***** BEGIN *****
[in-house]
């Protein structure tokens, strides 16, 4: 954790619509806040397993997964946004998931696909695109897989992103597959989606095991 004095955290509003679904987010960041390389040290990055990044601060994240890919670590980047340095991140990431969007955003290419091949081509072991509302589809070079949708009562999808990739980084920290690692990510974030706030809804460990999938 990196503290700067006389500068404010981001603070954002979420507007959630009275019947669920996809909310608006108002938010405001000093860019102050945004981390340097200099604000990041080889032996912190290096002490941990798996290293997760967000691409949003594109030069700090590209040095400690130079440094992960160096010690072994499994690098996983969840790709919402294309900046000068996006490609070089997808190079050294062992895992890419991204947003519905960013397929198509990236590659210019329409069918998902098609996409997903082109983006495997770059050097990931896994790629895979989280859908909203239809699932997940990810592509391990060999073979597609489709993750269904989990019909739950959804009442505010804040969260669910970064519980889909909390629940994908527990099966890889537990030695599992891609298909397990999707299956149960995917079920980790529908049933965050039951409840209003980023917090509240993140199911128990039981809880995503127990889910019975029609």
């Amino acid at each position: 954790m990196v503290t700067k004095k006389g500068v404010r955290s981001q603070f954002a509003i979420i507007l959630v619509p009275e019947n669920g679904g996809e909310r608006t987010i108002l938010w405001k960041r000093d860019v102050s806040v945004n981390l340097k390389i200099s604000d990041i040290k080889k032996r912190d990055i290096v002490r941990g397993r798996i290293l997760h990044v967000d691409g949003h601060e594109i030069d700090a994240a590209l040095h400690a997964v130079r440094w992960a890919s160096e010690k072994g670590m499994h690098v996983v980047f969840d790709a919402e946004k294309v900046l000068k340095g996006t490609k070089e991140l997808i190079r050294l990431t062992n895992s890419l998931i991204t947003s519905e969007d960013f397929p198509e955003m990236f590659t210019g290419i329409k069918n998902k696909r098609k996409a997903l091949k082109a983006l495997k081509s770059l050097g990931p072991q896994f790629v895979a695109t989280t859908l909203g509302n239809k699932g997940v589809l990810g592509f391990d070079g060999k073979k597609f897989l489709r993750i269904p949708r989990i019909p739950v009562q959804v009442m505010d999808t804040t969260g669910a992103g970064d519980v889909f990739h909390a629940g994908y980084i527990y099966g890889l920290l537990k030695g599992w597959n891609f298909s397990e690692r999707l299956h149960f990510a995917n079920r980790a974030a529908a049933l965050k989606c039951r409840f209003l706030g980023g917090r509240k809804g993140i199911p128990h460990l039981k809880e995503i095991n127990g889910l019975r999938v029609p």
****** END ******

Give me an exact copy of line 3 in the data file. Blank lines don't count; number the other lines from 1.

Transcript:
């Amino acid at each position: 954790m990196v503290t700067k004095k006389g500068v404010r955290s981001q603070f954002a509003i979420i507007l959630v619509p009275e019947n669920g679904g996809e909310r608006t987010i108002l938010w405001k960041r000093d860019v102050s806040v945004n981390l340097k390389i200099s604000d990041i040290k080889k032996r912190d990055i290096v002490r941990g397993r798996i290293l997760h990044v967000d691409g949003h601060e594109i030069d700090a994240a590209l040095h400690a997964v130079r440094w992960a890919s160096e010690k072994g670590m499994h690098v996983v980047f969840d790709a919402e946004k294309v900046l000068k340095g996006t490609k070089e991140l997808i190079r050294l990431t062992n895992s890419l998931i991204t947003s519905e969007d960013f397929p198509e955003m990236f590659t210019g290419i329409k069918n998902k696909r098609k996409a997903l091949k082109a983006l495997k081509s770059l050097g990931p072991q896994f790629v895979a695109t989280t859908l909203g509302n239809k699932g997940v589809l990810g592509f391990d070079g060999k073979k597609f897989l489709r993750i269904p949708r989990i019909p739950v009562q959804v009442m505010d999808t804040t969260g669910a992103g970064d519980v889909f990739h909390a629940g994908y980084i527990y099966g890889l920290l537990k030695g599992w597959n891609f298909s397990e690692r999707l299956h149960f990510a995917n079920r980790a974030a529908a049933l965050k989606c039951r409840f209003l706030g980023g917090r509240k809804g993140i199911p128990h460990l039981k809880e995503i095991n127990g889910l019975r999938v029609p």